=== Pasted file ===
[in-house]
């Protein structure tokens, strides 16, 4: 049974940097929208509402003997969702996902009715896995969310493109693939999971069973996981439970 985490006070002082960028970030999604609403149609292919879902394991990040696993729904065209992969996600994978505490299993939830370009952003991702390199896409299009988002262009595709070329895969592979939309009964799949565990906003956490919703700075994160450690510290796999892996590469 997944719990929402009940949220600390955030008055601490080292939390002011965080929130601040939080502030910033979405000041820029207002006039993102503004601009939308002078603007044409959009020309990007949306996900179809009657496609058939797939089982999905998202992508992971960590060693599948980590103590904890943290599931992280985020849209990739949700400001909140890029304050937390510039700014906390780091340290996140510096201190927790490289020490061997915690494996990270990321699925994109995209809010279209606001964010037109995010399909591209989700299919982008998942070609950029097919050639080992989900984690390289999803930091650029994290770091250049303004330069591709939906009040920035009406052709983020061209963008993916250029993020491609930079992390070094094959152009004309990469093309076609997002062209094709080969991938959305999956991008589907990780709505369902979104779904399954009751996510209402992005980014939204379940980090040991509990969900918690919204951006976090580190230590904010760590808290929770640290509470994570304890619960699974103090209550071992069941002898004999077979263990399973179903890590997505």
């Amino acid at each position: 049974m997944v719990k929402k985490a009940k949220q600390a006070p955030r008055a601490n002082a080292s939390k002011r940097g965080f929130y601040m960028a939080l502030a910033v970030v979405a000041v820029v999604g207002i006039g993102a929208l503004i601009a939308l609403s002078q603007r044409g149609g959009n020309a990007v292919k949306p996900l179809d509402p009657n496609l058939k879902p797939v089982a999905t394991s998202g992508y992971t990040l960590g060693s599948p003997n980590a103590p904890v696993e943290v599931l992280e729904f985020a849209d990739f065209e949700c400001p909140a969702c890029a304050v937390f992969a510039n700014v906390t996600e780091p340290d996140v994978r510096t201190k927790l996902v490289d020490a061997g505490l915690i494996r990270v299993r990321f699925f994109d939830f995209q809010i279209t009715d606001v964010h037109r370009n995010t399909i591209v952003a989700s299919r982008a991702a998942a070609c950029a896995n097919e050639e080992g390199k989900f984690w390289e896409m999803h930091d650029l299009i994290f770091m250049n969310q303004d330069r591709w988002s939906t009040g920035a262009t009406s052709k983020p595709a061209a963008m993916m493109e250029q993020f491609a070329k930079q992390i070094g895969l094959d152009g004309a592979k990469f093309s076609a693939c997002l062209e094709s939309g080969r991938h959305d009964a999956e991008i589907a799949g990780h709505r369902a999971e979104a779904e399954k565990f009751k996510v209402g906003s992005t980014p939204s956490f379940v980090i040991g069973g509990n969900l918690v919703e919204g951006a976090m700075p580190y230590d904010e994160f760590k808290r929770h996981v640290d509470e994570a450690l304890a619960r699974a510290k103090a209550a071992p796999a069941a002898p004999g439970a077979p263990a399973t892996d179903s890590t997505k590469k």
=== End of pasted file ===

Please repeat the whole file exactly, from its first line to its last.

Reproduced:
[in-house]
């Protein structure tokens, strides 16, 4: 049974940097929208509402003997969702996902009715896995969310493109693939999971069973996981439970 985490006070002082960028970030999604609403149609292919879902394991990040696993729904065209992969996600994978505490299993939830370009952003991702390199896409299009988002262009595709070329895969592979939309009964799949565990906003956490919703700075994160450690510290796999892996590469 997944719990929402009940949220600390955030008055601490080292939390002011965080929130601040939080502030910033979405000041820029207002006039993102503004601009939308002078603007044409959009020309990007949306996900179809009657496609058939797939089982999905998202992508992971960590060693599948980590103590904890943290599931992280985020849209990739949700400001909140890029304050937390510039700014906390780091340290996140510096201190927790490289020490061997915690494996990270990321699925994109995209809010279209606001964010037109995010399909591209989700299919982008998942070609950029097919050639080992989900984690390289999803930091650029994290770091250049303004330069591709939906009040920035009406052709983020061209963008993916250029993020491609930079992390070094094959152009004309990469093309076609997002062209094709080969991938959305999956991008589907990780709505369902979104779904399954009751996510209402992005980014939204379940980090040991509990969900918690919204951006976090580190230590904010760590808290929770640290509470994570304890619960699974103090209550071992069941002898004999077979263990399973179903890590997505």
């Amino acid at each position: 049974m997944v719990k929402k985490a009940k949220q600390a006070p955030r008055a601490n002082a080292s939390k002011r940097g965080f929130y601040m960028a939080l502030a910033v970030v979405a000041v820029v999604g207002i006039g993102a929208l503004i601009a939308l609403s002078q603007r044409g149609g959009n020309a990007v292919k949306p996900l179809d509402p009657n496609l058939k879902p797939v089982a999905t394991s998202g992508y992971t990040l960590g060693s599948p003997n980590a103590p904890v696993e943290v599931l992280e729904f985020a849209d990739f065209e949700c400001p909140a969702c890029a304050v937390f992969a510039n700014v906390t996600e780091p340290d996140v994978r510096t201190k927790l996902v490289d020490a061997g505490l915690i494996r990270v299993r990321f699925f994109d939830f995209q809010i279209t009715d606001v964010h037109r370009n995010t399909i591209v952003a989700s299919r982008a991702a998942a070609c950029a896995n097919e050639e080992g390199k989900f984690w390289e896409m999803h930091d650029l299009i994290f770091m250049n969310q303004d330069r591709w988002s939906t009040g920035a262009t009406s052709k983020p595709a061209a963008m993916m493109e250029q993020f491609a070329k930079q992390i070094g895969l094959d152009g004309a592979k990469f093309s076609a693939c997002l062209e094709s939309g080969r991938h959305d009964a999956e991008i589907a799949g990780h709505r369902a999971e979104a779904e399954k565990f009751k996510v209402g906003s992005t980014p939204s956490f379940v980090i040991g069973g509990n969900l918690v919703e919204g951006a976090m700075p580190y230590d904010e994160f760590k808290r929770h996981v640290d509470e994570a450690l304890a619960r699974a510290k103090a209550a071992p796999a069941a002898p004999g439970a077979p263990a399973t892996d179903s890590t997505k590469k």